Book Review: ‘This Is What I Know About Art’ by Kimberly Drew

CHICAGO: In the1920s, a town in the Egyptian Delta keeps a legal officer busy in “Diary of a Country Prosecutor” by prolific Egyptian author, playwright, and essayist Tawfik Al-Hakim. First published in 1937 and reprinted with a new introduction by Richard Littler, author and playwright, in 2023, the novel is suspended in time with a quick-witted public prosecutor at its helm, whose European education and obsession with the proper application of the law keeps him in Upper Egypt. Translated into English by Abba Eban, Tawfik Al-Hakim’s novel has been circulating for nearly a century, without a hint of his dark wit nor his complex observations fading over time.  

Readers meet the town’s legal officer in the middle of the night when a telephone message informs him that a man named Kamar Al-Dawla has been shot. The legal officer, his assistant, a police inspector, the town administrator, the head of the village, and policemen make their way to the scene of the crime, first by car, then a barge over the Nile, then horses to the field. The man’s condition is grave but it is important to write a detailed report before an ambulance is called and the man is treated.  

With a band of characters who attempt to make a life in the town, the legal officer must help dispense the law as best he can, with the help of one judge who speeds through every case so that he can take the 11 o’clock train home and the other who meticulously goes over every detail of every case. A man is fined for washing his clothes in the canal, another is penalized for eating wheat he grew before paying tax, and so on. The Napoleonic Code that is enforced on a country and its people is foreign and incomprehensible.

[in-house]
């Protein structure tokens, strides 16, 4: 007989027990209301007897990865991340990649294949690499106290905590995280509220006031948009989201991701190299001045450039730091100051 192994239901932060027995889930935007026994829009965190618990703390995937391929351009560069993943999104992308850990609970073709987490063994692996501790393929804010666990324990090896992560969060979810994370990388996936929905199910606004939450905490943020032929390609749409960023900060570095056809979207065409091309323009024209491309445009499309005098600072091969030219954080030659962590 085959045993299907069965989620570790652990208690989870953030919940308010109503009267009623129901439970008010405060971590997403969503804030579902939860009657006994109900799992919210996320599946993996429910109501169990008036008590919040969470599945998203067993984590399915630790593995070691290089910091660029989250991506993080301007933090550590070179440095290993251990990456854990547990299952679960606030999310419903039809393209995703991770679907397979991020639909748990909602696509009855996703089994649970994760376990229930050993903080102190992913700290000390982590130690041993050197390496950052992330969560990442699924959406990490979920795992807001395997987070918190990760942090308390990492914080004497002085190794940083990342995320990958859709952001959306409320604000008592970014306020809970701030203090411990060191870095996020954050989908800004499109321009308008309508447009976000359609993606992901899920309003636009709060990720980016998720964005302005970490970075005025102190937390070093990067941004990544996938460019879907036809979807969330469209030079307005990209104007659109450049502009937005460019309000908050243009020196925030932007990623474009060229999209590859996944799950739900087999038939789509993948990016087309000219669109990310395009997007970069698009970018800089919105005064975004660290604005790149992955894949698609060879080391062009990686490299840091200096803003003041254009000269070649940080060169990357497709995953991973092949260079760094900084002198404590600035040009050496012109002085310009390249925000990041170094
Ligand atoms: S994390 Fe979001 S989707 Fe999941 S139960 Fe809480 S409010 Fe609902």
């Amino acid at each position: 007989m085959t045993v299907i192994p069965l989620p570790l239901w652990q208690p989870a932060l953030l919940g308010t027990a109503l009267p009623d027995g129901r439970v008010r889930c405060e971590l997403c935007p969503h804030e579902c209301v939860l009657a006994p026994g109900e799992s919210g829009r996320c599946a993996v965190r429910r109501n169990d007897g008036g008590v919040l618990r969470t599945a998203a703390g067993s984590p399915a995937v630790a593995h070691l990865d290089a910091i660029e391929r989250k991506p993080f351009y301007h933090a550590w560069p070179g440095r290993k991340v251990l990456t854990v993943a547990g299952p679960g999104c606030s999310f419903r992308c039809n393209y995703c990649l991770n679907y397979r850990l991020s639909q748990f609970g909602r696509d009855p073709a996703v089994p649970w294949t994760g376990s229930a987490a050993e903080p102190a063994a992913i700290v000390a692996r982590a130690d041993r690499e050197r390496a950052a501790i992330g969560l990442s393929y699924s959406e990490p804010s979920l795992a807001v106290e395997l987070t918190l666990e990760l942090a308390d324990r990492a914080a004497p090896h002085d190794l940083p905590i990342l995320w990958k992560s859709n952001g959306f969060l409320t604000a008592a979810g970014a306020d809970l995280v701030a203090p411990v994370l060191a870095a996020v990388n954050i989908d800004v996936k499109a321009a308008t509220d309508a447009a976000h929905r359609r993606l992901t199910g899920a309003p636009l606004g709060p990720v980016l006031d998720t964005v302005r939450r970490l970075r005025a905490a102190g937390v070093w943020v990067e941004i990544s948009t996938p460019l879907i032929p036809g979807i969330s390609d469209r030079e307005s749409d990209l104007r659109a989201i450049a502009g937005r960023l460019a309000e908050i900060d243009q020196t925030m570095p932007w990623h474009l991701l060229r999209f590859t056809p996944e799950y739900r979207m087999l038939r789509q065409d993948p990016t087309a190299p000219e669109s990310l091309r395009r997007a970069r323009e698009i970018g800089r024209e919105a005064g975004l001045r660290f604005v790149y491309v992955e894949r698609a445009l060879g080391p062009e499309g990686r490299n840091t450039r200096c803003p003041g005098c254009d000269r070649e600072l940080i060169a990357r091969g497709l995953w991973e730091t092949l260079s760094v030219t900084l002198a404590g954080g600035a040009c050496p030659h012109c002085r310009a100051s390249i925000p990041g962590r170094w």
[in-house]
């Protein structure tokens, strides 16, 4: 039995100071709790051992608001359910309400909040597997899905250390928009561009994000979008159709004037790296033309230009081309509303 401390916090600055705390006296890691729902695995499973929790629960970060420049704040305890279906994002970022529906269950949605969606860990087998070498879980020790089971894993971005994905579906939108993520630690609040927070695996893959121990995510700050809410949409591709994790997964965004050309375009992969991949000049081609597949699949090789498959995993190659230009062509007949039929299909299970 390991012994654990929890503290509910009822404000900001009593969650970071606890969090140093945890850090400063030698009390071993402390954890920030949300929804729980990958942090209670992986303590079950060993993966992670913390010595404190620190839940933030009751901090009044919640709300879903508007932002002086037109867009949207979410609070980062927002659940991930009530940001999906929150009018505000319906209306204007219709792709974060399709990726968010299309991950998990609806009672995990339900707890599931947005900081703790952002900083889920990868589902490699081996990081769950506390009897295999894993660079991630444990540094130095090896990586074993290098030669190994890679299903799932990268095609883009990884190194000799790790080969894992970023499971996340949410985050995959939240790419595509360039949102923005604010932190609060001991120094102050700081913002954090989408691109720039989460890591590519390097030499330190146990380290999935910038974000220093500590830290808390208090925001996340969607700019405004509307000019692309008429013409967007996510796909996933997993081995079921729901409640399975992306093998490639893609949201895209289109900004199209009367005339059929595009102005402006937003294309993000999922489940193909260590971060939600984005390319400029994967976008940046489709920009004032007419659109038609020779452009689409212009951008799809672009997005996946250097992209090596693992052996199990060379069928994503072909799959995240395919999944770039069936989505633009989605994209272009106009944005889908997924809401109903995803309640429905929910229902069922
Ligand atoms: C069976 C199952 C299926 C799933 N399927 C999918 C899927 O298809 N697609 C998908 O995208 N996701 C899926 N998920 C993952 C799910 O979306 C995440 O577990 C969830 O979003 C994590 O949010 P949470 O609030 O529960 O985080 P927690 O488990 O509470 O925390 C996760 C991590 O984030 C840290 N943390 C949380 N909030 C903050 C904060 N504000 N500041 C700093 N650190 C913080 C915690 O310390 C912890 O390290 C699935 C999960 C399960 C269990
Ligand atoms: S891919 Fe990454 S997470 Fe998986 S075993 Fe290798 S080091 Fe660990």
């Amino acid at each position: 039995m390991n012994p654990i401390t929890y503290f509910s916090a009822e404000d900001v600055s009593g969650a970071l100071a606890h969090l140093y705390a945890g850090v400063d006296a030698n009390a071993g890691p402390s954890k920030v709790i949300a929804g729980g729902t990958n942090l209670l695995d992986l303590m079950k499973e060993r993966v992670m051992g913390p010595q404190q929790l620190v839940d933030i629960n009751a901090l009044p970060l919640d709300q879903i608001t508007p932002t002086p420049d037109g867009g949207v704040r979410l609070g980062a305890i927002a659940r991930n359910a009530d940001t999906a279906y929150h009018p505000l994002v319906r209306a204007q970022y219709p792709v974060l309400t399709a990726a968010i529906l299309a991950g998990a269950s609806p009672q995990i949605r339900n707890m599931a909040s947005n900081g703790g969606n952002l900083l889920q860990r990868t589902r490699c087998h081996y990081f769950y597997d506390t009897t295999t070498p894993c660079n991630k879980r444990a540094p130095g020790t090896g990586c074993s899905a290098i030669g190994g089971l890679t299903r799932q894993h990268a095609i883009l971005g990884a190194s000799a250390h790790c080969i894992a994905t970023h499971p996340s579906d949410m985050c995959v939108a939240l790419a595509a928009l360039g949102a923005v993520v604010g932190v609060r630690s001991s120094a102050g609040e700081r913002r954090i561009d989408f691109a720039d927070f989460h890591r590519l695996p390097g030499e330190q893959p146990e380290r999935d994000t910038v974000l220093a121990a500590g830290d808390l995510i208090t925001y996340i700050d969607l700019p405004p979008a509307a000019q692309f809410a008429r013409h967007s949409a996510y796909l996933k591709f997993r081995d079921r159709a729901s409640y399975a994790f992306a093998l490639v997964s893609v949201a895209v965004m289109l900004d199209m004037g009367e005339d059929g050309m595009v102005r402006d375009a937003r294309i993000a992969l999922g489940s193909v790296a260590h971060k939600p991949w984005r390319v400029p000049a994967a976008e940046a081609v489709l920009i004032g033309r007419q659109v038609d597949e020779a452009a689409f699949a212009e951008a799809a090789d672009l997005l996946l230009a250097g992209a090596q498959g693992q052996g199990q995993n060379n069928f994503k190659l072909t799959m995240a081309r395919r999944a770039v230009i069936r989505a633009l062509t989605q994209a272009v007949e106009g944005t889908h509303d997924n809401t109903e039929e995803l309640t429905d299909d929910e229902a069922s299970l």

While a mystery is at the heart of the book, the manipulation of law is the main theme. In the foreword by novelist P.H. Newby, he writes that the satire is savage and that justice is of no consequence to the powers that be. The fellahin, Egyptian peasantry, suffer “routine criminality amongst those who are meant to uphold the law.” Richard Littler points out that the Nile Delta town is almost like a dystopian bureaucracy where the human who must abide by the law is of less value than the law itself.  

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